Obama’s Job Creation Tax Credit: Cool Idea, Bad Policy

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A tax credit? For small businesses? To create jobs? And raise wages? Wow! What a great idea! What’s not to like?

Quite a bit, in fact. In his fiscal 2013 budget proposal, President Obama has suggested a temporary 10% tax credit designed to spur job creation and wage growth among small businesses. It’s a fine idea with a long pedigree — just the ticket if you’re in the market for small-bore economic policies that sound cool but don’t do much.

In recent years, there’s been a lot of talk, and even a little action, on the notion of job creating tax incentives. The Hiring Incentives to Restore Employment Act of 2010 featured a pair of credits, including one to encourage hiring unemployed workers. And Congress agreed last fall to create a new credit for the hiring of unemployed veterans.

This sort of legislation is obviously well intentioned. High and persistent unemployment is a blight on the economy. Left unchecked, it can even be a threat to democracy — research suggests that long-term joblessness is associated with support for authoritarian government.

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But here’s the problem: Job creation tax incentives don’t work. At least not well. And to the extent they provide the appearance of efficacy without the substance, they hinder the kind of economic policy that actually might put people back to work.

Obama’s Plan

Obama’s proposed hiring incentive would give employers a 10% tax credit for any increase in wages, whether from new hires or wage increases for existing employees. The credit would be calculated by comparing a company’s 2012 eligible wages, defined as Old Age, Survivors, and Disability Insurance wages, with its 2011 eligible wages. The credit is capped at $500,000 per employer, with an eye toward keeping it focused on small businesses.

In inspiration, if not in technical detail, the Obama credit harkens back to the new jobs tax credit (NJTC), enacted in 1977 and allowed to lapse in 1978. Like the Obama incentive, the NJTC was an incremental credit. Employers were eligible if they increased wages (calculated using aggregate unemployment insurance wages under FUTA) paid to at least 102% of the previous year’s wage base. The credit was 50% of the increase in the wage base, but various limitations reduced the maximum benefit per employee to between $600 and $1,800. A $100,000 overall cap effectively limited the number of new jobs the credit would subsidize to 47 per firm.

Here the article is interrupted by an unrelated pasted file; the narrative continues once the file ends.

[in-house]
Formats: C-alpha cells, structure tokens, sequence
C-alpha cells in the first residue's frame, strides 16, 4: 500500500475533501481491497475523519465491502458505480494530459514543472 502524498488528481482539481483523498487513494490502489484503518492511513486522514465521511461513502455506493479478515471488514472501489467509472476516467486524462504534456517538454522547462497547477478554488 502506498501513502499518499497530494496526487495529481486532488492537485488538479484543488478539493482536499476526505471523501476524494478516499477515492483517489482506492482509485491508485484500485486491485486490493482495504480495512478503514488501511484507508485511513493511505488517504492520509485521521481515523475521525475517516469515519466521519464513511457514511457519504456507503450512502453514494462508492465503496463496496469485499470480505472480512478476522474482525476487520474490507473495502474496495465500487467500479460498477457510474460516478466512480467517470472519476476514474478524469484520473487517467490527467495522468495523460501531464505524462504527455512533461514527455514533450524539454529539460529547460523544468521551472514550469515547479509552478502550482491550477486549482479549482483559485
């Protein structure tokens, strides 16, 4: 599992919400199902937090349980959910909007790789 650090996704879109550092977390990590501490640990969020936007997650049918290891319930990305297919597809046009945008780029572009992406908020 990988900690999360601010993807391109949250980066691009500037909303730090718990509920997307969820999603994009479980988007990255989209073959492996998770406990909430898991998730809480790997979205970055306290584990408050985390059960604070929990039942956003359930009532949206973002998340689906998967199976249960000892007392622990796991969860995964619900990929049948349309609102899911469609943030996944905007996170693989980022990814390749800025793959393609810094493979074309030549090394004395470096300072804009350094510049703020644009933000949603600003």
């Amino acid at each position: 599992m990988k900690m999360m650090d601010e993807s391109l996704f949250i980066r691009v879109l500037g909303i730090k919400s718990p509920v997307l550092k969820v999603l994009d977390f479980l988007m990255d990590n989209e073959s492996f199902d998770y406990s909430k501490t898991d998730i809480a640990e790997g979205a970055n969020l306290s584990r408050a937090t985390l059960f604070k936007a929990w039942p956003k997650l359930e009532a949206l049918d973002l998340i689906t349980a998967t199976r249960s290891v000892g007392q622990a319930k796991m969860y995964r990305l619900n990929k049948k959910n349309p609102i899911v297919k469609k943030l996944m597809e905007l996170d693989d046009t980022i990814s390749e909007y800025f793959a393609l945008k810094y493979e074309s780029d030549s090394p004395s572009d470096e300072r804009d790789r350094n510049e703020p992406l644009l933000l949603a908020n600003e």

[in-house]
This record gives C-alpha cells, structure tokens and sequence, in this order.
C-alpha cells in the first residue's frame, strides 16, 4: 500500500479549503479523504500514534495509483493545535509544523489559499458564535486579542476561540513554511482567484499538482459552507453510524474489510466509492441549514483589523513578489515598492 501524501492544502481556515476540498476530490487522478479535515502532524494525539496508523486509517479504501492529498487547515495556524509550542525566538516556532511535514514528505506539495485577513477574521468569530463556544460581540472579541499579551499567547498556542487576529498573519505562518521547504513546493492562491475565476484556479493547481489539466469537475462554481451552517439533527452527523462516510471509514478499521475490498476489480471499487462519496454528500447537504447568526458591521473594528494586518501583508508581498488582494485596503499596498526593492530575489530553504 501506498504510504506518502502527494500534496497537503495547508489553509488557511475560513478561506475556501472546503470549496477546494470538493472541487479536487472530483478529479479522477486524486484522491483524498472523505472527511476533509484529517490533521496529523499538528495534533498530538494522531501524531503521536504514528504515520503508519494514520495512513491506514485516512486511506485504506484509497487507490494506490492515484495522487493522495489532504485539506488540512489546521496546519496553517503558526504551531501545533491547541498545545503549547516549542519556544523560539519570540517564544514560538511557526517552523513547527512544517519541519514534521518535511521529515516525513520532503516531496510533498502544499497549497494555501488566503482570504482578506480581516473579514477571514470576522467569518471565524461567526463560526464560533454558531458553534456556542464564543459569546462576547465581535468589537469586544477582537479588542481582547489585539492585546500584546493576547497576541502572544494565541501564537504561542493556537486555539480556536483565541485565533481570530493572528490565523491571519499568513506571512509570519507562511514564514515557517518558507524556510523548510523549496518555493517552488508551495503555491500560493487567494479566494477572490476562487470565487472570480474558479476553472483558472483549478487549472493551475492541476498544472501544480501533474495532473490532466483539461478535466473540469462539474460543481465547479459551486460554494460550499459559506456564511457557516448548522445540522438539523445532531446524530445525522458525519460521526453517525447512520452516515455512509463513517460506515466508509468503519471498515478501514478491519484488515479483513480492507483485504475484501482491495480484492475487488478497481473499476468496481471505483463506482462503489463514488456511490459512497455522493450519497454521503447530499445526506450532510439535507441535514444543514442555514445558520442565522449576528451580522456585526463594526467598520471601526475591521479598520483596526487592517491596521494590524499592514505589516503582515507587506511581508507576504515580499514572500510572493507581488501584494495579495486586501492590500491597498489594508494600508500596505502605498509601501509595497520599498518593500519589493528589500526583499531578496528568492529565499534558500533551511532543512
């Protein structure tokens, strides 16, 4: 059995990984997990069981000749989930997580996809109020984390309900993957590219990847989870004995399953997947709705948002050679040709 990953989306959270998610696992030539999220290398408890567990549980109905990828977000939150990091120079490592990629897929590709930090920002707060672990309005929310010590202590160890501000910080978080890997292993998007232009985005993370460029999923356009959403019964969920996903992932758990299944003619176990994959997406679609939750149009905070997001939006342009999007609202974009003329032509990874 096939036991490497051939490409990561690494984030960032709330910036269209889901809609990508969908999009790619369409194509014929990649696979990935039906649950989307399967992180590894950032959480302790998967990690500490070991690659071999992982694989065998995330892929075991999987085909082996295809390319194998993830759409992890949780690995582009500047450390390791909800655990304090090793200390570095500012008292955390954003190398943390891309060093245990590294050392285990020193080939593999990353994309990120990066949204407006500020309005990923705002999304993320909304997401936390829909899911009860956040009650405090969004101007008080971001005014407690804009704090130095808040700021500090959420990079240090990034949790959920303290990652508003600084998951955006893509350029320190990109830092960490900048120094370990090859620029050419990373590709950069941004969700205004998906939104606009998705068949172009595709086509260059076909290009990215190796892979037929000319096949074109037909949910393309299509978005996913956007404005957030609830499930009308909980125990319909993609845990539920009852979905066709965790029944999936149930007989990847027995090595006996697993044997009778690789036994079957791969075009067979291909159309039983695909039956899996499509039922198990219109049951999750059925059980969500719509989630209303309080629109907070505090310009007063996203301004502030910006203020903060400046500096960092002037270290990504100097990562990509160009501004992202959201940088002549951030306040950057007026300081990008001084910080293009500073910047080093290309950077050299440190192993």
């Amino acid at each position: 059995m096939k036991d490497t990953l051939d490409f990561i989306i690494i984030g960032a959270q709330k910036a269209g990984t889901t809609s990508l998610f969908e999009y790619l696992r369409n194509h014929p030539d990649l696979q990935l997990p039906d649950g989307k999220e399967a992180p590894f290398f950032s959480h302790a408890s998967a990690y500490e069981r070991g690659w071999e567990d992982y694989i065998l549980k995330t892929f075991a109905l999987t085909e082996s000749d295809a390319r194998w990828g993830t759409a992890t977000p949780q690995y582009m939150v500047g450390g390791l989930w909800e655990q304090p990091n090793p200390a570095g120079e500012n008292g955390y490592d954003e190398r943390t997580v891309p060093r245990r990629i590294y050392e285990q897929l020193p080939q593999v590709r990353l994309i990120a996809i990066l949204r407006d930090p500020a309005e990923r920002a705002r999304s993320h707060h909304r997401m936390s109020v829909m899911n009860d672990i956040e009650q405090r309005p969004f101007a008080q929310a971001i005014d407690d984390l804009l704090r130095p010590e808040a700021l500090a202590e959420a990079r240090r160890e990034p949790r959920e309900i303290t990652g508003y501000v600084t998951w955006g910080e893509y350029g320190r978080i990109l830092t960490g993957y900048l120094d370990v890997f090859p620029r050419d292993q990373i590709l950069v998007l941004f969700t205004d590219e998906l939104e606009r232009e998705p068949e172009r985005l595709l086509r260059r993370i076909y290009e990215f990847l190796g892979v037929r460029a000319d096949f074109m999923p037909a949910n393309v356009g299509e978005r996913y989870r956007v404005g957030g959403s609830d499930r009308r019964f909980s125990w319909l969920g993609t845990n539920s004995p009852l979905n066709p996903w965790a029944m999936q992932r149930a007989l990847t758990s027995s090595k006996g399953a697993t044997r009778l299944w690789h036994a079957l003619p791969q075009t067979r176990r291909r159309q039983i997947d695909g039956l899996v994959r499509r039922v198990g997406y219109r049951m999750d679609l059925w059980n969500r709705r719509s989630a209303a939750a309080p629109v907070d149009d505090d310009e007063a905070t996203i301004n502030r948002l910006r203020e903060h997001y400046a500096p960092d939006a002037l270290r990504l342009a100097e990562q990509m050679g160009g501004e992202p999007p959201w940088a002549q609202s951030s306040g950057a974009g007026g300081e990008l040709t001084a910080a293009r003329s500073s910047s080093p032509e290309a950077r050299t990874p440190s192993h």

Over the course of its brief life, the NJTC cost the Treasury $5.7 billion but probably created only a handful of jobs. As Emil Sunley, former Treasury deputy secretary for tax analysis, later summed up: “The impact of the credit on jobs was slight.”

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Less slight, however, was the credit’s complexity. “No student of public finance, if left alone, would design a tax incentive as complicated as the jobs credit,” Sunley wrote in his essay tracing the NJTC’s legislative odyssey. President Carter had originally proposed a much simpler idea: an optional income tax credit of 4% of Social Security taxes paid by the employer. But Congress had other ideas. “The complexity of the jobs credit, which resulted in a number of economic distortions, arose because Congress wanted the credit to be incremental, to do something for the handicapped, and to avoid excessively favorable treatment for new firms that might be competing with old firms,” Sunley wrote.

The road to complexity is paved with good intentions.

Many subsequent analyses of the NJTC have echoed Sunley’s assessment. “The evidence cited by proponents that many jobs were created by the Carter-era program is not strong,” wrote Michael Ettlinger of the Center for American Progress. “It amounts to some correlations that are not very persuasive as to cause and effect, especially as it relates to the magnitude of any increases in employment.”

A Weak Case

Ultimately, the case for hiring tax incentives usually reduces to “something is better than nothing” or similar bromides. Supporters advance them as second-best solutions when more effective means of fostering job creation are politically untenable.

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That’s certainly the case today. Does anyone doubt that Obama and most congressional Democrats would much prefer to create jobs by stimulating aggregate demand through a large spending bill? Or even a general tax cut? Those options are deemed too expensive (especially in conjunction with the recent extension of the payroll tax cut), so symbolic stimulus like the jobs credit is all that’s left.

And that would be fine if it didn’t encourage lawmakers to keep trotting out similar proposals to advance whatever sort of policy aim they can’t achieve directly. After all, if you can’t make the case for direct spending to create jobs, how likely is it that you’ll be able to make the case for spending on, say, green energy innovation?

Almost always, tax incentives are a backhanded means of pursuing policy goals. In isolation they’re irritating, but often irrelevant. They don’t usually cost much, but taken as a group, they’re a blight on the tax system. And that can get very expensive indeed.

Joseph J. Thorndike is director of the Tax History Project at Tax Analysts and a Visiting Scholar in History at the University of Virginia. His new book, Their Fair Share: Why Americans Tax the Rich, will be published next year. He blogs at tax.com.